PLEASE NOTE: This blog is a bigotry free zone open to all persons, regardless of age, race, religion, color, national origin, sex, political affiliations, marital status, physical or mental disability, age, or sexual orientation. Further, this blog is open to the broad variety of opinions out there and will not delete any comments based upon point of view. However, comments will be deleted if they are worded in an abusive manner and show disrespect for the intellectual process.

Wednesday, August 26, 2015


"The evidence collected from a victim after a sexual assault can yield key information for investigators, yet a survey of police around the state last fall revealed there were hundreds of untested sexual assault evidence kits kept in storage.

Starting on Oct. 1, a new state law will require police to transfer these evidence kits within 10 days for laboratory analysis and DNA testing. Once received, the Connecticut Forensic Science Laboratory has 60 days to analyze and process the evidence. Under current state law, there are no deadlines for submitting or analyzing the kits.

These changes mean there will likely be more identification of offenders, including serial offenders, according to Deborah Heinrich, director of public policy and communication with the East Hartford-based Connecticut Sexual Assault Crisis Services, or CONNSACS. "Each kit represents a victim waiting for justice, and we would like to see them have that opportunity," Heinrich said..."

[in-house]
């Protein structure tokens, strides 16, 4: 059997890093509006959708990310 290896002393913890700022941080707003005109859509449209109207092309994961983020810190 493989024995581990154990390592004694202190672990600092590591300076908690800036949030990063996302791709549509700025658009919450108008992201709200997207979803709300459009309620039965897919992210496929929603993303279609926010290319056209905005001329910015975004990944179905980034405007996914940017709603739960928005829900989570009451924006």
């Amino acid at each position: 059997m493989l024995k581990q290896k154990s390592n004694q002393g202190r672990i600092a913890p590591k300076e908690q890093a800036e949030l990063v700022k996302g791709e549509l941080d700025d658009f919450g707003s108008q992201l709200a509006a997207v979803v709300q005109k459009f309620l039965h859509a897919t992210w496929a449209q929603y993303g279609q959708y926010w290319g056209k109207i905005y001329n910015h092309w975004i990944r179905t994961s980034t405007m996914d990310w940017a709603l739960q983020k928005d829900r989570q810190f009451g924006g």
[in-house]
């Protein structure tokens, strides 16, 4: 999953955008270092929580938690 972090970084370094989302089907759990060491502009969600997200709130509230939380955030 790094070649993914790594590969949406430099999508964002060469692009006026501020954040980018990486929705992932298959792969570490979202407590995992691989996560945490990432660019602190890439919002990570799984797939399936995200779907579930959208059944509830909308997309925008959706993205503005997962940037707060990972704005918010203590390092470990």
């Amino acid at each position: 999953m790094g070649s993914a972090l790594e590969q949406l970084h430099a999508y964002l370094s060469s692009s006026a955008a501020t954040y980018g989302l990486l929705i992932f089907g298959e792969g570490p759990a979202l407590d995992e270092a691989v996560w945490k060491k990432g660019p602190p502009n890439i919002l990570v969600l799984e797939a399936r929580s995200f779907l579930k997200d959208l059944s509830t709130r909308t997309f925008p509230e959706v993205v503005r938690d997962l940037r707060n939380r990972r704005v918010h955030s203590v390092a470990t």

Read more:


  1. I find this discussion very interesting. Putting victims through the lengthy and burdensome process of collecting the rape kit and then leaving them on the shelf for years to rot, not even bothering to process them. I find an interesting parallel here between the neglect of the rape kits and the verbal support of domestic violence victims, multiple task forces that are held on DV, PR campaigns like "It's on us." Meanwhile, the reality is that if you go to court and state you are victim of DV, particularly family court as Adrianne Oyola discovered to her detriment, the Court is likely to believe you are making the DV up. Talk is one thing, action is another. Collecting material for a rape kit is one thing, testing it so you can actually get the perpetrator is another. Putting up fancy PR bulletins is one thing, giving a Mother a protective order when she reports on the the abuse is another.

    1. I'd say to law enforcement and the CT Judicial Branch "Learn the difference"

  2. Programs don't work because there are no procedures in place to see the intended results reach conclusion. They just leave the ideas hanging out there without any follow through. So they're really never solving anything yet we are electing and/or paying them, and we are just idiots for doing so. You are right. Just like its great to screen for DV, but unless there's going to be reform in family court to ensure the results of avoiding exposure to DV, the program is useless. More waste of taxpayer money. Women and children will learn not to report because nothing is going to be done with it in the end. They may even give your child or children to the abuser. It's become a very sorry state of affairs despite the attention DV is getting. Let's hope the task force recommends reforms in the family courts so they stop calling DV high conflict, and place children with the loving non-abusive parent.